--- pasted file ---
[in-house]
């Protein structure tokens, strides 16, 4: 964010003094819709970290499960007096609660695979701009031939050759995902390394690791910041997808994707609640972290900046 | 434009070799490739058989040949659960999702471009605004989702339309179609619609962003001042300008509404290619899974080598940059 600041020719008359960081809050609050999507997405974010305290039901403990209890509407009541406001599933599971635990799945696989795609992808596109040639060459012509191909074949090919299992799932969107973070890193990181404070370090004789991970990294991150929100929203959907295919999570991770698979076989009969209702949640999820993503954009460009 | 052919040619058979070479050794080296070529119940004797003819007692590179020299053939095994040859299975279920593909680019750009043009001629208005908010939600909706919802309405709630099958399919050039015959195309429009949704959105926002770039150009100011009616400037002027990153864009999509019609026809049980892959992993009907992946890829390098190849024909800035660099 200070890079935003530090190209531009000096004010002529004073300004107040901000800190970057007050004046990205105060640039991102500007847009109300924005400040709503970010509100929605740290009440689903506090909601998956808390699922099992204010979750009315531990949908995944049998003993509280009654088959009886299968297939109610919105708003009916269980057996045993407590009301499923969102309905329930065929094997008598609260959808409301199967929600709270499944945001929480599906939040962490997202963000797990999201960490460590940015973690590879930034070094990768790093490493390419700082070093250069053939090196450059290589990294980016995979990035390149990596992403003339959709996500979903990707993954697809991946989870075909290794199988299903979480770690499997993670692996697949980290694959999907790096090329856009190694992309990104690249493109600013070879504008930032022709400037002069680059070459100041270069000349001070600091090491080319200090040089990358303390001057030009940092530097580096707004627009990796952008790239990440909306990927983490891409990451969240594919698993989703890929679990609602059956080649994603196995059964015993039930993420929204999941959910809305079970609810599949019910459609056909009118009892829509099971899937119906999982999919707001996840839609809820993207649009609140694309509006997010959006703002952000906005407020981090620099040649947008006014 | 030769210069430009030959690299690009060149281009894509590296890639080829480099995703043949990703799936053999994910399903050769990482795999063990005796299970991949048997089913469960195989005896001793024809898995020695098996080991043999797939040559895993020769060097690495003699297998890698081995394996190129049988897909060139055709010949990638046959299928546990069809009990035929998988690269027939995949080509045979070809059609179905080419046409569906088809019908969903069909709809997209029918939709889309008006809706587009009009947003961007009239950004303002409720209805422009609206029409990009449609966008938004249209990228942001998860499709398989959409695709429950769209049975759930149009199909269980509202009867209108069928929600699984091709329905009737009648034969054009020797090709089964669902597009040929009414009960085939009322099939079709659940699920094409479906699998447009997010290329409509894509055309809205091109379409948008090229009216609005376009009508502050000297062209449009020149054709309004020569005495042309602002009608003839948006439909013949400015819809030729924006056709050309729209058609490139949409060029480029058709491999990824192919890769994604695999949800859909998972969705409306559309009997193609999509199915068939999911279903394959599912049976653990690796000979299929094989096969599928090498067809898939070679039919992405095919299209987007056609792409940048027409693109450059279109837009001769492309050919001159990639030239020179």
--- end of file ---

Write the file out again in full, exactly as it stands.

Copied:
[in-house]
């Protein structure tokens, strides 16, 4: 964010003094819709970290499960007096609660695979701009031939050759995902390394690791910041997808994707609640972290900046 | 434009070799490739058989040949659960999702471009605004989702339309179609619609962003001042300008509404290619899974080598940059 600041020719008359960081809050609050999507997405974010305290039901403990209890509407009541406001599933599971635990799945696989795609992808596109040639060459012509191909074949090919299992799932969107973070890193990181404070370090004789991970990294991150929100929203959907295919999570991770698979076989009969209702949640999820993503954009460009 | 052919040619058979070479050794080296070529119940004797003819007692590179020299053939095994040859299975279920593909680019750009043009001629208005908010939600909706919802309405709630099958399919050039015959195309429009949704959105926002770039150009100011009616400037002027990153864009999509019609026809049980892959992993009907992946890829390098190849024909800035660099 200070890079935003530090190209531009000096004010002529004073300004107040901000800190970057007050004046990205105060640039991102500007847009109300924005400040709503970010509100929605740290009440689903506090909601998956808390699922099992204010979750009315531990949908995944049998003993509280009654088959009886299968297939109610919105708003009916269980057996045993407590009301499923969102309905329930065929094997008598609260959808409301199967929600709270499944945001929480599906939040962490997202963000797990999201960490460590940015973690590879930034070094990768790093490493390419700082070093250069053939090196450059290589990294980016995979990035390149990596992403003339959709996500979903990707993954697809991946989870075909290794199988299903979480770690499997993670692996697949980290694959999907790096090329856009190694992309990104690249493109600013070879504008930032022709400037002069680059070459100041270069000349001070600091090491080319200090040089990358303390001057030009940092530097580096707004627009990796952008790239990440909306990927983490891409990451969240594919698993989703890929679990609602059956080649994603196995059964015993039930993420929204999941959910809305079970609810599949019910459609056909009118009892829509099971899937119906999982999919707001996840839609809820993207649009609140694309509006997010959006703002952000906005407020981090620099040649947008006014 | 030769210069430009030959690299690009060149281009894509590296890639080829480099995703043949990703799936053999994910399903050769990482795999063990005796299970991949048997089913469960195989005896001793024809898995020695098996080991043999797939040559895993020769060097690495003699297998890698081995394996190129049988897909060139055709010949990638046959299928546990069809009990035929998988690269027939995949080509045979070809059609179905080419046409569906088809019908969903069909709809997209029918939709889309008006809706587009009009947003961007009239950004303002409720209805422009609206029409990009449609966008938004249209990228942001998860499709398989959409695709429950769209049975759930149009199909269980509202009867209108069928929600699984091709329905009737009648034969054009020797090709089964669902597009040929009414009960085939009322099939079709659940699920094409479906699998447009997010290329409509894509055309809205091109379409948008090229009216609005376009009508502050000297062209449009020149054709309004020569005495042309602002009608003839948006439909013949400015819809030729924006056709050309729209058609490139949409060029480029058709491999990824192919890769994604695999949800859909998972969705409306559309009997193609999509199915068939999911279903394959599912049976653990690796000979299929094989096969599928090498067809898939070679039919992405095919299209987007056609792409940048027409693109450059279109837009001769492309050919001159990639030239020179």